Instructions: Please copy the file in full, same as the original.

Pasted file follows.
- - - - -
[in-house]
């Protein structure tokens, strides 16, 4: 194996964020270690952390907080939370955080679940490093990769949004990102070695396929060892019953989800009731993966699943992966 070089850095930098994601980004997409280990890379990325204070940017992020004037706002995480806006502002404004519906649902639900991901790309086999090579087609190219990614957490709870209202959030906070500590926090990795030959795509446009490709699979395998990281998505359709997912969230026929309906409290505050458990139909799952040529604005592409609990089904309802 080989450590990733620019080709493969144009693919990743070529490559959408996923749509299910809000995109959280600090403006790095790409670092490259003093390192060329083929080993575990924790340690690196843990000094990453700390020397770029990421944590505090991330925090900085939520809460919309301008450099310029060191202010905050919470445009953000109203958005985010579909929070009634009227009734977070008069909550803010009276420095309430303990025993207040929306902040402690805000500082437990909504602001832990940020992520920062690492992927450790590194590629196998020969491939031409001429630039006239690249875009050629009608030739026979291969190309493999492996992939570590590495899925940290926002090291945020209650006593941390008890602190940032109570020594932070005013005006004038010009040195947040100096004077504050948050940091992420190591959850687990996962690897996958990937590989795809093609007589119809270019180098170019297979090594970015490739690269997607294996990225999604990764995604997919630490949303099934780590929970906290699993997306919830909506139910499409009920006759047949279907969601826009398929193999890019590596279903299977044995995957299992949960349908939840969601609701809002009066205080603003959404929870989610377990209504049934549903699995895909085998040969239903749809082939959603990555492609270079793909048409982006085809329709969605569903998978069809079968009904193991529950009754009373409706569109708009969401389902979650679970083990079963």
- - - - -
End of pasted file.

[in-house]
């Protein structure tokens, strides 16, 4: 194996964020270690952390907080939370955080679940490093990769949004990102070695396929060892019953989800009731993966699943992966 070089850095930098994601980004997409280990890379990325204070940017992020004037706002995480806006502002404004519906649902639900991901790309086999090579087609190219990614957490709870209202959030906070500590926090990795030959795509446009490709699979395998990281998505359709997912969230026929309906409290505050458990139909799952040529604005592409609990089904309802 080989450590990733620019080709493969144009693919990743070529490559959408996923749509299910809000995109959280600090403006790095790409670092490259003093390192060329083929080993575990924790340690690196843990000094990453700390020397770029990421944590505090991330925090900085939520809460919309301008450099310029060191202010905050919470445009953000109203958005985010579909929070009634009227009734977070008069909550803010009276420095309430303990025993207040929306902040402690805000500082437990909504602001832990940020992520920062690492992927450790590194590629196998020969491939031409001429630039006239690249875009050629009608030739026979291969190309493999492996992939570590590495899925940290926002090291945020209650006593941390008890602190940032109570020594932070005013005006004038010009040195947040100096004077504050948050940091992420190591959850687990996962690897996958990937590989795809093609007589119809270019180098170019297979090594970015490739690269997607294996990225999604990764995604997919630490949303099934780590929970906290699993997306919830909506139910499409009920006759047949279907969601826009398929193999890019590596279903299977044995995957299992949960349908939840969601609701809002009066205080603003959404929870989610377990209504049934549903699995895909085998040969239903749809082939959603990555492609270079793909048409982006085809329709969605569903998978069809079968009904193991529950009754009373409706569109708009969401389902979650679970083990079963």